Abortion law ‘discriminates’ against the disabled, says MP

Members of the public are being urged to contact their MP about current abortion laws which ‘discriminate’ against disabled babies.

At the moment abortions can be carried out up to full term if the baby is found to have a disability.

But Tory MP Fiona Bruce headed a Parliamentary inquiry which found this law to be discriminatory, and is now asking people to write to their MP in support of their report.


Writing in The Universe, a Roman Catholic newspaper, Mrs Bruce said help was needed to “enshrine in our laws and medical culture what our society should always aspire to: a compassionate and just affirmation of the equal value of all human beings”.

Close to 300 contributors gave evidence to the inquiry into disability abortions, including parents, doctors, academics, disability rights groups and legal experts.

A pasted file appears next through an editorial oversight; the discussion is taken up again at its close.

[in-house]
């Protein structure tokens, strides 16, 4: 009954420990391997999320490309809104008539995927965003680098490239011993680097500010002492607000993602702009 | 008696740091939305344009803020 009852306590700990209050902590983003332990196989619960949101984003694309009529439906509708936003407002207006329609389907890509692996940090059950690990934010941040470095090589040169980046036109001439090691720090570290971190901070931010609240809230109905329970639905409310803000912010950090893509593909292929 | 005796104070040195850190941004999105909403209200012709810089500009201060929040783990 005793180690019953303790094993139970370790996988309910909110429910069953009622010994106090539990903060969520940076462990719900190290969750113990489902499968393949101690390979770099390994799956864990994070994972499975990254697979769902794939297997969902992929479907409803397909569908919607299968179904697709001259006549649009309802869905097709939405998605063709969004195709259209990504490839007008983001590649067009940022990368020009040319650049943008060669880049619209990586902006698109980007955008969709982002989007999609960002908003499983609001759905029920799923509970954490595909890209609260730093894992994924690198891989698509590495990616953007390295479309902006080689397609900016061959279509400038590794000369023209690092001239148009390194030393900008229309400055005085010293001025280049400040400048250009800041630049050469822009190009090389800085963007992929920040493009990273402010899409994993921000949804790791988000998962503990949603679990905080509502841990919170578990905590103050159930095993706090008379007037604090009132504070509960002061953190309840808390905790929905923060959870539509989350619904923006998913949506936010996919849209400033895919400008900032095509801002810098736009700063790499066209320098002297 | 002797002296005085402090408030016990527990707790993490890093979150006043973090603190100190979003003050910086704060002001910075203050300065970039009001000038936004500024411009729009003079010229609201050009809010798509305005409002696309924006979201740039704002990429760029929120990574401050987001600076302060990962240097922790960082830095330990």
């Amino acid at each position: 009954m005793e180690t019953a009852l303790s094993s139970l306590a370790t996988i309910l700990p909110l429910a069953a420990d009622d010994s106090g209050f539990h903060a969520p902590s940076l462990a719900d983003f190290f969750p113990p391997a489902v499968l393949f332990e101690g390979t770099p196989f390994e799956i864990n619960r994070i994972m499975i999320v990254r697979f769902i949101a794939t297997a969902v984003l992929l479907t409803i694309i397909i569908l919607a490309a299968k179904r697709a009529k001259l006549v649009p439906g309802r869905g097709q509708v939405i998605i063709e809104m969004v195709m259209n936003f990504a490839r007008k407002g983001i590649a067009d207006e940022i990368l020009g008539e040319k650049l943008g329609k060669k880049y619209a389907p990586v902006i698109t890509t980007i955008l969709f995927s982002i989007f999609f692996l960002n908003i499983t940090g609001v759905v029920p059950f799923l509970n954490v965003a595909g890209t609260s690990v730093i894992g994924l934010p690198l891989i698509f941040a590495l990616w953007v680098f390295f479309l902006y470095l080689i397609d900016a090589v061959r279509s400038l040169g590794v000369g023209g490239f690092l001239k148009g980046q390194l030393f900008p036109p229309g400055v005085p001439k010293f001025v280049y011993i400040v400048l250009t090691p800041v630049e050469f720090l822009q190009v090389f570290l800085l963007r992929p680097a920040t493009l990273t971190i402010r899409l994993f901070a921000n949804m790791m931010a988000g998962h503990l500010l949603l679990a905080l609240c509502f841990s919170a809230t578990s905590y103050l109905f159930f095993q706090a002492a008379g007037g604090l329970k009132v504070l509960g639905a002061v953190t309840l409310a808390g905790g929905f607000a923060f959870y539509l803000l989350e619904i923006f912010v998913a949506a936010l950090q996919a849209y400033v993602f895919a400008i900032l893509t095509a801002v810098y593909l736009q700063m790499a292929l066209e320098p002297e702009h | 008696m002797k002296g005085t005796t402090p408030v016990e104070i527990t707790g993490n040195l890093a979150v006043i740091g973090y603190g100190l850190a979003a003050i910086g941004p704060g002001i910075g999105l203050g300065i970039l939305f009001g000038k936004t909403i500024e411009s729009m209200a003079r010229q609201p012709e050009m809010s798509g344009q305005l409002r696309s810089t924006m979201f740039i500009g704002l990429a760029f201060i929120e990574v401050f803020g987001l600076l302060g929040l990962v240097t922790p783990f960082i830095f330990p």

Mrs Bruce said the overwhelming response was that allowing abortion up to birth is “discriminatory” and negatively affects public attitudes towards disability.


She said the Paralympic Games which London hosted last year showed to the world “the capabilities and dignity of men and women who possess a range of disabilities”.

But she added, “anti-disabled attitudes still sadly exist”.

Last year, around 2,700 babies were aborted because doctors thought there was a “substantial risk” that the child would be seriously handicapped.

The inquiry recommends that Parliament either equalises the upper limit for disabled babies with that of able-bodied babies, or removes the section of the law that allows for disability abortions altogether.

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